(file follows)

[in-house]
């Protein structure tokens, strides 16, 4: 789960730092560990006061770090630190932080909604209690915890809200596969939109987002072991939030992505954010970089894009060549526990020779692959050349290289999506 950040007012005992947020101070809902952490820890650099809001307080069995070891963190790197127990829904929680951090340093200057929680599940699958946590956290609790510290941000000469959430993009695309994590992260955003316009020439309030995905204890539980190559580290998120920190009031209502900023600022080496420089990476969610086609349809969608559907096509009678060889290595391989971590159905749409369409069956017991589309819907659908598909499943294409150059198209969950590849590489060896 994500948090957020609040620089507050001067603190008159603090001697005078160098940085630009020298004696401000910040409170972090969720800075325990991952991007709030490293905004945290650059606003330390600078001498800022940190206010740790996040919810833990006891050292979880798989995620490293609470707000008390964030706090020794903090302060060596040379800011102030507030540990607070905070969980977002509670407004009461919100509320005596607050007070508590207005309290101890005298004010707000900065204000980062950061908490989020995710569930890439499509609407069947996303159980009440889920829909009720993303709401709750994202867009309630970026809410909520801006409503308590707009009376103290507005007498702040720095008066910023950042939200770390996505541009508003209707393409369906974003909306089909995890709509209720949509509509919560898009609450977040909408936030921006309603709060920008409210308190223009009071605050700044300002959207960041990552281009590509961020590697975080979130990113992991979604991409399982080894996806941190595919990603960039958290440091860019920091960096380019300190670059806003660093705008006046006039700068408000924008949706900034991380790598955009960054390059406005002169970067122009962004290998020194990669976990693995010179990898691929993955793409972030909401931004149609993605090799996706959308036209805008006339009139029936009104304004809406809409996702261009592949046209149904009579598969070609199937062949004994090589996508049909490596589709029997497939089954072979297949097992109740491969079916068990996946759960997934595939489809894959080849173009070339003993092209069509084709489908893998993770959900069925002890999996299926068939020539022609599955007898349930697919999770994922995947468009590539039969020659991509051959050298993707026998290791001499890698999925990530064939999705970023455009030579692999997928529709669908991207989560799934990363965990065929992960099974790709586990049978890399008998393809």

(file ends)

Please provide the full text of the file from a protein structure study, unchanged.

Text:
[in-house]
């Protein structure tokens, strides 16, 4: 789960730092560990006061770090630190932080909604209690915890809200596969939109987002072991939030992505954010970089894009060549526990020779692959050349290289999506 950040007012005992947020101070809902952490820890650099809001307080069995070891963190790197127990829904929680951090340093200057929680599940699958946590956290609790510290941000000469959430993009695309994590992260955003316009020439309030995905204890539980190559580290998120920190009031209502900023600022080496420089990476969610086609349809969608559907096509009678060889290595391989971590159905749409369409069956017991589309819907659908598909499943294409150059198209969950590849590489060896 994500948090957020609040620089507050001067603190008159603090001697005078160098940085630009020298004696401000910040409170972090969720800075325990991952991007709030490293905004945290650059606003330390600078001498800022940190206010740790996040919810833990006891050292979880798989995620490293609470707000008390964030706090020794903090302060060596040379800011102030507030540990607070905070969980977002509670407004009461919100509320005596607050007070508590207005309290101890005298004010707000900065204000980062950061908490989020995710569930890439499509609407069947996303159980009440889920829909009720993303709401709750994202867009309630970026809410909520801006409503308590707009009376103290507005007498702040720095008066910023950042939200770390996505541009508003209707393409369906974003909306089909995890709509209720949509509509919560898009609450977040909408936030921006309603709060920008409210308190223009009071605050700044300002959207960041990552281009590509961020590697975080979130990113992991979604991409399982080894996806941190595919990603960039958290440091860019920091960096380019300190670059806003660093705008006046006039700068408000924008949706900034991380790598955009960054390059406005002169970067122009962004290998020194990669976990693995010179990898691929993955793409972030909401931004149609993605090799996706959308036209805008006339009139029936009104304004809406809409996702261009592949046209149904009579598969070609199937062949004994090589996508049909490596589709029997497939089954072979297949097992109740491969079916068990996946759960997934595939489809894959080849173009070339003993092209069509084709489908893998993770959900069925002890999996299926068939020539022609599955007898349930697919999770994922995947468009590539039969020659991509051959050298993707026998290791001499890698999925990530064939999705970023455009030579692999997928529709669908991207989560799934990363965990065929992960099974790709586990049978890399008998393809």